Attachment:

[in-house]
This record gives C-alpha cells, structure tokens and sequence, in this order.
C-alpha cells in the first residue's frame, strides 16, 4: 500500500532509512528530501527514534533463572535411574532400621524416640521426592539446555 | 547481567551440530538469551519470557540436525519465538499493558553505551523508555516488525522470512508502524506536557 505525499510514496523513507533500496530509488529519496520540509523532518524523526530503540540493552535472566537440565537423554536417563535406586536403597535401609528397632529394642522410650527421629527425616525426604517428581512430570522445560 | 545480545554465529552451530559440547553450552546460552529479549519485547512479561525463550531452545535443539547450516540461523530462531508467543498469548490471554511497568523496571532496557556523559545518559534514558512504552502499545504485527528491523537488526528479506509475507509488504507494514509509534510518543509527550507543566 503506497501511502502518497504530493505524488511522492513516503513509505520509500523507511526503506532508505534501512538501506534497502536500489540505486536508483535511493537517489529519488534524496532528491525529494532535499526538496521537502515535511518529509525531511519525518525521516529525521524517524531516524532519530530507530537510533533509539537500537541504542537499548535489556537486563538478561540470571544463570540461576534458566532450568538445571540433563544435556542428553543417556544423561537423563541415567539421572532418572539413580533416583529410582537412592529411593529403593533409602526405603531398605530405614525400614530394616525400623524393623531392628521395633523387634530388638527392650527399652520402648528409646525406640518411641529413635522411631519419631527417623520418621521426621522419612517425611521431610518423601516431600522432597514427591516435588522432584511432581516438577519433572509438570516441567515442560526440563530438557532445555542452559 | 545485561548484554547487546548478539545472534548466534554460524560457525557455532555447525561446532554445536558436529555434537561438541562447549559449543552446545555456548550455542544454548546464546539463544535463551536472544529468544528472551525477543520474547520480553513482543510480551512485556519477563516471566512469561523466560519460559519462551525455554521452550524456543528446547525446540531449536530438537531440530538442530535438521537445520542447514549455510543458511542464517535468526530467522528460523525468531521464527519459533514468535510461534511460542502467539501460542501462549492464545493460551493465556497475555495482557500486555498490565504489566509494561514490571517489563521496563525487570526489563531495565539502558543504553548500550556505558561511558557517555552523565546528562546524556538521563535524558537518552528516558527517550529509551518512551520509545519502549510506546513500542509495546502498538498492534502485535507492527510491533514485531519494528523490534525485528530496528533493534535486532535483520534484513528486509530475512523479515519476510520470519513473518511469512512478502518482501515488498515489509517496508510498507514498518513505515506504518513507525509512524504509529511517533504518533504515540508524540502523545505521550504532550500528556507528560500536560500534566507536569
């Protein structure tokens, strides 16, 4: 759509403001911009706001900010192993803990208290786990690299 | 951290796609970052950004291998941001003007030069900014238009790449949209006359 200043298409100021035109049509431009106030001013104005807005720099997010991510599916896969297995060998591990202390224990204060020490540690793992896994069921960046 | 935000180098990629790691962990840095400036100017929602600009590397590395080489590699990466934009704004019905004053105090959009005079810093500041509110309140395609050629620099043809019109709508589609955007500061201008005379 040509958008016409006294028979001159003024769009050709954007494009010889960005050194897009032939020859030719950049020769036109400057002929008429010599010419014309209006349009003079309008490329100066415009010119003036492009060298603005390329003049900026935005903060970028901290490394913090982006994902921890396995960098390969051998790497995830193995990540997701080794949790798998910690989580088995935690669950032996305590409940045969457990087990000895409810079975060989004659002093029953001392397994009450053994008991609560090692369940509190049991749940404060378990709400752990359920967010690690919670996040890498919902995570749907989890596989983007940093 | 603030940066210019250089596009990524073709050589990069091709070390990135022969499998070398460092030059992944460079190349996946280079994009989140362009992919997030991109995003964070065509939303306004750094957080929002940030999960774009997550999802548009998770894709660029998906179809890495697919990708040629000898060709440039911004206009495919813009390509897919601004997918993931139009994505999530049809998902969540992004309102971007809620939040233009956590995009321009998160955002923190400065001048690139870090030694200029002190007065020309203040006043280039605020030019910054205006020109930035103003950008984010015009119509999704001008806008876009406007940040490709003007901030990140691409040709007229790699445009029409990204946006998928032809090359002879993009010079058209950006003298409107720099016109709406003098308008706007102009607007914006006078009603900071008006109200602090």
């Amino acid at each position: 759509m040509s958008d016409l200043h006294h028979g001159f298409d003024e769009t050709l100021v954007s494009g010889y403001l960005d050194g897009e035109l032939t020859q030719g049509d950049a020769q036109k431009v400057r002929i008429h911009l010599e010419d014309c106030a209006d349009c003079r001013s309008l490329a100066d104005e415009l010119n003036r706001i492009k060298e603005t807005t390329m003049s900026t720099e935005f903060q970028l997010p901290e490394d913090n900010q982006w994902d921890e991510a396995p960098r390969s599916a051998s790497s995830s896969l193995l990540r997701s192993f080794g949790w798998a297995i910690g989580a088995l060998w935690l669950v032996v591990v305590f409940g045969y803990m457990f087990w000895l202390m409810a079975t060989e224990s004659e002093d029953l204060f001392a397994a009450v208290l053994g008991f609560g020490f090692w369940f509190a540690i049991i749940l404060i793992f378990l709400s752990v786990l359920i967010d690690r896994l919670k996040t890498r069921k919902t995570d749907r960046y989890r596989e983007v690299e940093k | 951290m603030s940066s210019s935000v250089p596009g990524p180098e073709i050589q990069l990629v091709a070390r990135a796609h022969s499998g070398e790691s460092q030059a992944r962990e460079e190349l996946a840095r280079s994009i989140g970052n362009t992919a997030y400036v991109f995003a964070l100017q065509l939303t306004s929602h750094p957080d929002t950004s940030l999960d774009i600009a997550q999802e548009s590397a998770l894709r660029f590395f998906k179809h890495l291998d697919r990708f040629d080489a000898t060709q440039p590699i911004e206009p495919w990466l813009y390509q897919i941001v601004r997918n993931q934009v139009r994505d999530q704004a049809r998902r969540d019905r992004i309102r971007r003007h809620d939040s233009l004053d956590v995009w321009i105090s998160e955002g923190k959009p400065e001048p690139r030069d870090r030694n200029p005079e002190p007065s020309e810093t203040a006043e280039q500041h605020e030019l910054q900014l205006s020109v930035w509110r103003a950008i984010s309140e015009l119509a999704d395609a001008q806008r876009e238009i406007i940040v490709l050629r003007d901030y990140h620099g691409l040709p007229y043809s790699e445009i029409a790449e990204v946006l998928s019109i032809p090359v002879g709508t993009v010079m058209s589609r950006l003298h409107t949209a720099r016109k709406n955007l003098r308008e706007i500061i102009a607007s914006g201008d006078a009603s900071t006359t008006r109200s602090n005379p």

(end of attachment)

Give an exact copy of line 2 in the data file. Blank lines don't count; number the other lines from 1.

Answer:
This record gives C-alpha cells, structure tokens and sequence, in this order.